Google Glass Isn’t Just for Remote Scribes

Aug. 22, 2017
Creating a remote presence for specialists is critical for a Canadian province with a population of about a million people scattered over a territory roughly the size of France.

One of the fast-growing companies I profiled for Healthcare Informatics’ Up-and-Comer list of companies for 2017 is San Francisco-based Augmedix, which that has developed a physician charting solution using Google Glass. Before entering the exam room, a doctor dons Google Glass and then proceeds to talk with patients, rather than typing into a computer screen. A remote scribe fills out forms, health history, lab orders, prescriptions and more for the physician to sign off on.

But charting isn’t the only way that Google Glass is being put to use in healthcare. In remote areas of Saskatchewan, nurses and general practitioners are donning Google Glasses so that specialists in a tertiary care centers, such as the one in Saskatoon, can diagnose and triage patients. A few weeks ago, I had the opportunity to speak with Ivar Mendez, M.D., who heads up the Department of Surgery at the University of Saskatchewan and Saskatoon Health Region, about this pilot project.

Mendez explained the importance of remote presence for specialists in Saskatchewan, one of the largest provinces in Canada, with a population of about a million people scattered over a territory roughly the size of France. “If you live in the northern part of the province and need follow-up care, you may have to travel for 12 hours or take a three-and-a-half-hour flight to reach one of the tertiary centers,” he said. It curtails the access to healthcare of people in remote locations and it puts a great economic burden on the province. With a single-payer system, healthcare is a provincial mandate. “The province spends around $60 million just transporting people,” he said. “If you have your hip replaced in a tertiary care center, and it is time for a follow-up visit, it may cost the government $20,000 just to have the orthopedist look at your wound. So it is an inefficient system.”

This has led the province to develop a remote presence medicine program. For several years, it has used remote presence robots that, for instance, would allow a pediatric specialist to activate a robotic system to see a child in a remote clinic and do triage and determine what treatment is necessary. The specialist in Saskatoon can activate the robot remotely and move it into the emergency room to examine a patient. The province now has 17 such robots deployed.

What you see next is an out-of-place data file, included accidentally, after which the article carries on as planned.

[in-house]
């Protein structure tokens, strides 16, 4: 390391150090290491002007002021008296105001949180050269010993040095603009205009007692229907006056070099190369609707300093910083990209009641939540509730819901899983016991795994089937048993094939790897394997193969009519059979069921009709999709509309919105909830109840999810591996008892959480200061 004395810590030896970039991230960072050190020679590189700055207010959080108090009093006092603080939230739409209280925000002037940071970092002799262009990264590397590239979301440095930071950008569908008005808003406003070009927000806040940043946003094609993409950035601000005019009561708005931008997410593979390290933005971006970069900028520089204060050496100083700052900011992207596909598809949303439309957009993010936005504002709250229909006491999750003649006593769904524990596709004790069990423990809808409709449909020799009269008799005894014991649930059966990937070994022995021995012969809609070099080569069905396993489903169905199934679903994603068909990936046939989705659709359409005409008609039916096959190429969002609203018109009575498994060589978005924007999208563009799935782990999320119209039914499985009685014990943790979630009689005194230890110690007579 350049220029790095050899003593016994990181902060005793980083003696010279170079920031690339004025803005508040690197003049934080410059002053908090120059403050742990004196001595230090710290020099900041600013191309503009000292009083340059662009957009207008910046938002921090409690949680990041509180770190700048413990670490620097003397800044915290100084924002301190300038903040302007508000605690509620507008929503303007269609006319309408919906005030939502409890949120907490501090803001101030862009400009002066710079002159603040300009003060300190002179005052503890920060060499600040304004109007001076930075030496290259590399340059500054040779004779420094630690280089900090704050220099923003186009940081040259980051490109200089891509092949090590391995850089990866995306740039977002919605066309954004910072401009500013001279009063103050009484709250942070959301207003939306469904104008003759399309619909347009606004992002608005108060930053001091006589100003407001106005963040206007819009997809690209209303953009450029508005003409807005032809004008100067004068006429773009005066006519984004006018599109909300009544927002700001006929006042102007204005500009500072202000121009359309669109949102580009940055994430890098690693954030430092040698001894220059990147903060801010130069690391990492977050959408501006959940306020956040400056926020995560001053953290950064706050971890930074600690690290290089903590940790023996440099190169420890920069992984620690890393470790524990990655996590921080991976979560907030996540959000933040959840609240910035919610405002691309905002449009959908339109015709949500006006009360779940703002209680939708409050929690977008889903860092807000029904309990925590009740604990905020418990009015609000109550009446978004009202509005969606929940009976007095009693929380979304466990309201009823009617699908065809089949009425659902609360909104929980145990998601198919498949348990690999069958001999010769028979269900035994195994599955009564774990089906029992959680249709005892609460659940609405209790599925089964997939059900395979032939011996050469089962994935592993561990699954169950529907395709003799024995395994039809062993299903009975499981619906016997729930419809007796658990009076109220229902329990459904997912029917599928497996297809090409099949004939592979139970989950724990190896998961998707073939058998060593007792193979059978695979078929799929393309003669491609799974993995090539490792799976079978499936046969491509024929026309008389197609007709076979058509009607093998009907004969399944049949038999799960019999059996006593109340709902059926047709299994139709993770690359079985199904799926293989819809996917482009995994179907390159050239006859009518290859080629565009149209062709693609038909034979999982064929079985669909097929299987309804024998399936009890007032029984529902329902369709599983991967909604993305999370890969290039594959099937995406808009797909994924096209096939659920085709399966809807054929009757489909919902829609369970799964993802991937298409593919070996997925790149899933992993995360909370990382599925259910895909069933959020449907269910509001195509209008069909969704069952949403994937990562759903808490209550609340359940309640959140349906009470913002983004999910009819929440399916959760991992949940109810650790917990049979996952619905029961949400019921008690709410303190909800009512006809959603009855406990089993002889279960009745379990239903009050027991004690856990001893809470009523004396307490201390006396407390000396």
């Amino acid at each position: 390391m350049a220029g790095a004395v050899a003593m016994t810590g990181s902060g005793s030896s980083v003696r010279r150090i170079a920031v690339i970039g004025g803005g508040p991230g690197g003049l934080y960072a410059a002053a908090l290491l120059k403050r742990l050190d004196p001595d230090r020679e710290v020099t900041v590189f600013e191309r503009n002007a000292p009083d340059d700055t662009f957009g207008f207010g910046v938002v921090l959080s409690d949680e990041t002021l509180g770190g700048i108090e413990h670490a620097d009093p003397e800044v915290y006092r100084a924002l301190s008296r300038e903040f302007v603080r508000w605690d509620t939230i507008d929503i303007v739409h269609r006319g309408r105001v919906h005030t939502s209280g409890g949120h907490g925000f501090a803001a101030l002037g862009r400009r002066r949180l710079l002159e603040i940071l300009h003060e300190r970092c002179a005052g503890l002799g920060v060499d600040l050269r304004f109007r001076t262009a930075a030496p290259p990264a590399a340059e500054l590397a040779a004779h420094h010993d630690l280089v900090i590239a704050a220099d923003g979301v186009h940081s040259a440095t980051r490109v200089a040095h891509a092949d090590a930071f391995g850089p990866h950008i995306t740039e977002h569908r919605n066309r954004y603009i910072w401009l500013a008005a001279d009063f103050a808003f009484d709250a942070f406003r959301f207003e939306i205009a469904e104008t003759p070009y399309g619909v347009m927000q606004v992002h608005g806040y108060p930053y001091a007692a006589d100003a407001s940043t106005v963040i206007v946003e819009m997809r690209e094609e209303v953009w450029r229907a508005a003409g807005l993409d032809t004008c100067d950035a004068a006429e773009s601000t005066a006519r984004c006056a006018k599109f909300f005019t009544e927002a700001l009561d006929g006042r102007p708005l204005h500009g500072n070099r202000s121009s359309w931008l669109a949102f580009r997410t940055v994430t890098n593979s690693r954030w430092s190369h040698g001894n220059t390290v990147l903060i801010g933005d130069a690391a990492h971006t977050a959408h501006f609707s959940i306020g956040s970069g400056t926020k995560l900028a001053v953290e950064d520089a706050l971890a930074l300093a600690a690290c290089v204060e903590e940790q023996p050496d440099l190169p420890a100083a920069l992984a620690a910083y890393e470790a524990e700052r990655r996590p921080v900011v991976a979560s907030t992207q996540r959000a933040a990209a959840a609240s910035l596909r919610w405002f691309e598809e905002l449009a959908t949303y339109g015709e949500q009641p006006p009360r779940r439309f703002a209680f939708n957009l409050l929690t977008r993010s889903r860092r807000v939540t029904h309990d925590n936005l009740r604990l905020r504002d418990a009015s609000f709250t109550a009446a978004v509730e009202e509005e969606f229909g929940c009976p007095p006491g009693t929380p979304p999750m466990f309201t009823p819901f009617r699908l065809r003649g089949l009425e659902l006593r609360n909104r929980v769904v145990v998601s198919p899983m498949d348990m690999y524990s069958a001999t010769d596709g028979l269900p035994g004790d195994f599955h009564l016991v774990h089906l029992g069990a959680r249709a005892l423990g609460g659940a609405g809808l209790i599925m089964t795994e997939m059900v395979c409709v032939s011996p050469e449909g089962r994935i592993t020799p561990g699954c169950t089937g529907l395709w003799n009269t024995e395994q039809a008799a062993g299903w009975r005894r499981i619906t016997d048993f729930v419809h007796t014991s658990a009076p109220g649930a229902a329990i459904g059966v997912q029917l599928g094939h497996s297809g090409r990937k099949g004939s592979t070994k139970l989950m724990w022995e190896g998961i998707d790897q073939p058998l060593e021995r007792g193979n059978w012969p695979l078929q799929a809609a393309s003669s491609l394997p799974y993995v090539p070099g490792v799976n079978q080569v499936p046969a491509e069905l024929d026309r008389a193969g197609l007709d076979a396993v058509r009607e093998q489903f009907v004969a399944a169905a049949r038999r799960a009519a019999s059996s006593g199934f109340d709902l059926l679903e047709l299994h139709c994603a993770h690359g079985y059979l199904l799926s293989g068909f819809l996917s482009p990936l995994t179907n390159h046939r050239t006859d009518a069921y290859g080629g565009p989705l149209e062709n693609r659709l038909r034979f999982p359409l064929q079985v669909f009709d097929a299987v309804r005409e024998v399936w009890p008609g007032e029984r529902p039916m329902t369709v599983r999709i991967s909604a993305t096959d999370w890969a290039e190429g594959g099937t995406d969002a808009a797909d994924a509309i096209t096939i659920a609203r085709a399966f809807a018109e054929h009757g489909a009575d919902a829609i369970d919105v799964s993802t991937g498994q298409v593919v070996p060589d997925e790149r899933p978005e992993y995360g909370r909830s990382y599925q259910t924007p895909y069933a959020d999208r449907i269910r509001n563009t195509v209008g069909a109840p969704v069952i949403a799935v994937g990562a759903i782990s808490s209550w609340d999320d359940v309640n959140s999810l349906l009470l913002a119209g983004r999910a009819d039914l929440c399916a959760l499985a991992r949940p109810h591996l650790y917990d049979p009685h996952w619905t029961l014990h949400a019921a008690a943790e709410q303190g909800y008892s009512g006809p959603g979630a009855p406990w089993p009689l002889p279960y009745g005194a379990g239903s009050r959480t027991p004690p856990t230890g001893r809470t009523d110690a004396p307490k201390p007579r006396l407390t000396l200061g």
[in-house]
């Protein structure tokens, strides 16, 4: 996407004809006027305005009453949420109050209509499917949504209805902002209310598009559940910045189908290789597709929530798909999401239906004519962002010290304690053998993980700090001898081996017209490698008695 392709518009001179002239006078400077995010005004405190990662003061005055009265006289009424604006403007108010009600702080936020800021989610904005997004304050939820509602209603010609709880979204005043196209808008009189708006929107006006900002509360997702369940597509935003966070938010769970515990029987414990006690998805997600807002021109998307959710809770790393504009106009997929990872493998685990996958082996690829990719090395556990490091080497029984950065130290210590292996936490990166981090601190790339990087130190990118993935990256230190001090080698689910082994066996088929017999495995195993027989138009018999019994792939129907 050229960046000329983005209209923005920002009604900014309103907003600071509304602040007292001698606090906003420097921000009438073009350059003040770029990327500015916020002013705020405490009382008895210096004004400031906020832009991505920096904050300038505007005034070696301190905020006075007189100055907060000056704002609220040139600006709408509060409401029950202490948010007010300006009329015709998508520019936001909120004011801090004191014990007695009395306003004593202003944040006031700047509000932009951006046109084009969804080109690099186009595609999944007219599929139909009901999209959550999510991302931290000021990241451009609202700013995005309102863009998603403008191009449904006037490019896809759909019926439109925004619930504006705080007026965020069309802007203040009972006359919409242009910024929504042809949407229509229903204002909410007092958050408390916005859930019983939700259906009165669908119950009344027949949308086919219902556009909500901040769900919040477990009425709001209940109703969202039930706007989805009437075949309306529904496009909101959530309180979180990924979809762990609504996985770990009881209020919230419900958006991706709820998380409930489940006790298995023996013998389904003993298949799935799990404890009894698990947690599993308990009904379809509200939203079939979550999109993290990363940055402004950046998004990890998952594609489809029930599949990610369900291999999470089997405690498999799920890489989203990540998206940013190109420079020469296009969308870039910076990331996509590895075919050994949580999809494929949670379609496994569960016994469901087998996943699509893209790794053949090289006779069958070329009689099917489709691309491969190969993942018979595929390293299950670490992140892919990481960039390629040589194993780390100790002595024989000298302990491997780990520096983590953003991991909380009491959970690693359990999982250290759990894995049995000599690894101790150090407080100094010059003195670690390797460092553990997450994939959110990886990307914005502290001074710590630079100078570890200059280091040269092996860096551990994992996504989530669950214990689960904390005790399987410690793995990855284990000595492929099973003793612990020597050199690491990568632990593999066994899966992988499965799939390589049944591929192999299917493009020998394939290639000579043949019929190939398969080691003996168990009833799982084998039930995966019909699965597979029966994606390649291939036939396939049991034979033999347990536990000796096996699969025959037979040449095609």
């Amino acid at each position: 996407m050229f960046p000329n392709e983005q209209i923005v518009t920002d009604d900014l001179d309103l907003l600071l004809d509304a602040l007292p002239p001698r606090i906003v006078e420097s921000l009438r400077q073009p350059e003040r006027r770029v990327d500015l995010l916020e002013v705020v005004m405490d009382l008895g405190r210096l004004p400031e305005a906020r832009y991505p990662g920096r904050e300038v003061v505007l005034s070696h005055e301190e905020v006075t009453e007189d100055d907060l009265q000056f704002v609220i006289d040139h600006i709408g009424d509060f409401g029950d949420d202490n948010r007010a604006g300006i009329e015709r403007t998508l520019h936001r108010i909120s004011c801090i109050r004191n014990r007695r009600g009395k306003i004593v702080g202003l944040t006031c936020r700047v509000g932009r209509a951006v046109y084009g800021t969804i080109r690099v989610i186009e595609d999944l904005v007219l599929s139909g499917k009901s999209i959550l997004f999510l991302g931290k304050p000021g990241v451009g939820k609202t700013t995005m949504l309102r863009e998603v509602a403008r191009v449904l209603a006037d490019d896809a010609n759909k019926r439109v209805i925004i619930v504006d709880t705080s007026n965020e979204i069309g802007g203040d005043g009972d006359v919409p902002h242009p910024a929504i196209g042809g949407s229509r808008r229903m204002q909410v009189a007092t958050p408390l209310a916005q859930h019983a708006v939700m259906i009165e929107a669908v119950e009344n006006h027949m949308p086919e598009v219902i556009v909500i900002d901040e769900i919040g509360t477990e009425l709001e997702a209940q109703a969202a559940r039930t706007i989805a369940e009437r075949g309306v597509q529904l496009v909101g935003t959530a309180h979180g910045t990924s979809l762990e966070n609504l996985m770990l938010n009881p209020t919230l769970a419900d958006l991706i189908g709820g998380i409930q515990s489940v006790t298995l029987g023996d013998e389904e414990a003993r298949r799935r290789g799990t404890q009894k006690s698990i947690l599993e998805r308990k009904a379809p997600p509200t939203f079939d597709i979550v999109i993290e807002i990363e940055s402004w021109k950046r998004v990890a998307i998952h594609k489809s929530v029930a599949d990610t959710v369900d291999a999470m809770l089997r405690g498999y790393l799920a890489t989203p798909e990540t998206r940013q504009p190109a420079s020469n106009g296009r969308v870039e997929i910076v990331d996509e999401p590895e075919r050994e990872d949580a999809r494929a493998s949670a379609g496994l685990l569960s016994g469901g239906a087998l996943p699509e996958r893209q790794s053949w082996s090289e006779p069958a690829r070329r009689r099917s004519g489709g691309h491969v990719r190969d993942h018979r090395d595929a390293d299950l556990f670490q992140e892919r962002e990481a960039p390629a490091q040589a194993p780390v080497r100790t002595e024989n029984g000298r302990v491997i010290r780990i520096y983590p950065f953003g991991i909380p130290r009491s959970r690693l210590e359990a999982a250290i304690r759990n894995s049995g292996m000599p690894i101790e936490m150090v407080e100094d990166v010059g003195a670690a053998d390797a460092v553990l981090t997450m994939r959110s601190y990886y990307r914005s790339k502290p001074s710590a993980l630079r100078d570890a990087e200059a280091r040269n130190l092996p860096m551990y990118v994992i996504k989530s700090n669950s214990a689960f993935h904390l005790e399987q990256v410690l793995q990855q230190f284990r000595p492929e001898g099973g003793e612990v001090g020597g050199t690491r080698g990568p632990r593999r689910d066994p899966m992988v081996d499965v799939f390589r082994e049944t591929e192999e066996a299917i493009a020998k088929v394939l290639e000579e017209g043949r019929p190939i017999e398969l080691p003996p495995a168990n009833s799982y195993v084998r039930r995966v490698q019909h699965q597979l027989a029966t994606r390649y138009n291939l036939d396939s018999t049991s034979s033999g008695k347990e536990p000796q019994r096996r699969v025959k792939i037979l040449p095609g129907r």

“Because we have had this experience for several years, we thought the next logical technology we felt was important to try was a wearable device,” Mendez explained. “A nurse or general practitioner in a remote community can put on the Google Glass and we can communicate with them through the Google Glass and see the patient. We felt that was the next logical extension of the program.”

The researchers in Saskatchewan have been working with an Indianapolis-based company called Hodei Technology to help it pilot and refine its HCview Gemini solution “We are deploying this system with all specialties and in three remote communities, including the most remote community in the province, on the border with the Northern Territories,” Mendez said. “We are trying to understand the capacity of the system for seamless communication.”

Mendez said his team is studying the satisfaction of the specialists in terms of confidence in using the device to make a diagnosis, the satisfaction of the remote nurse or physician to use the device to communicate with a specialist as well as the satisfaction of the patients.

They worked through eliminating any lag time in transmission, as well as some issues to make sure that when the person wearing the Glass moves their head, the image isn’t jerky or blurry on the specialist’s end.

He credits Hodei for its elegant, modular design and ease of use. “They built a box where the Google Glass is stored and that also serves as the telecom hub,” Mendez explained. The only thing a nurse or clinician in an emergency department has to do is open the box and put on Google Glass and wear it. It communicates directly through the box to the Internet. “They made a very convenient, modular and compact design that is very practical and user friendly. That is a critical issue.”

If the rest of the pilot goes as planned, the Google Glass program will be expanded to the 17 sites that have robots now. “If you need expert advice on a very serious problem, if it is done in real time it may save a life,” Mendez said. The transportation cost savings could be huge and it could lead to more appropriate and timely decision-making.

“We see this as part of a comprehensive program that will allow us to resolve most medical issues remotely,” Mendez said. “That is the future. Medical care will change from a model where people go to a central location for care to a model where the care will go to where the patient is.”

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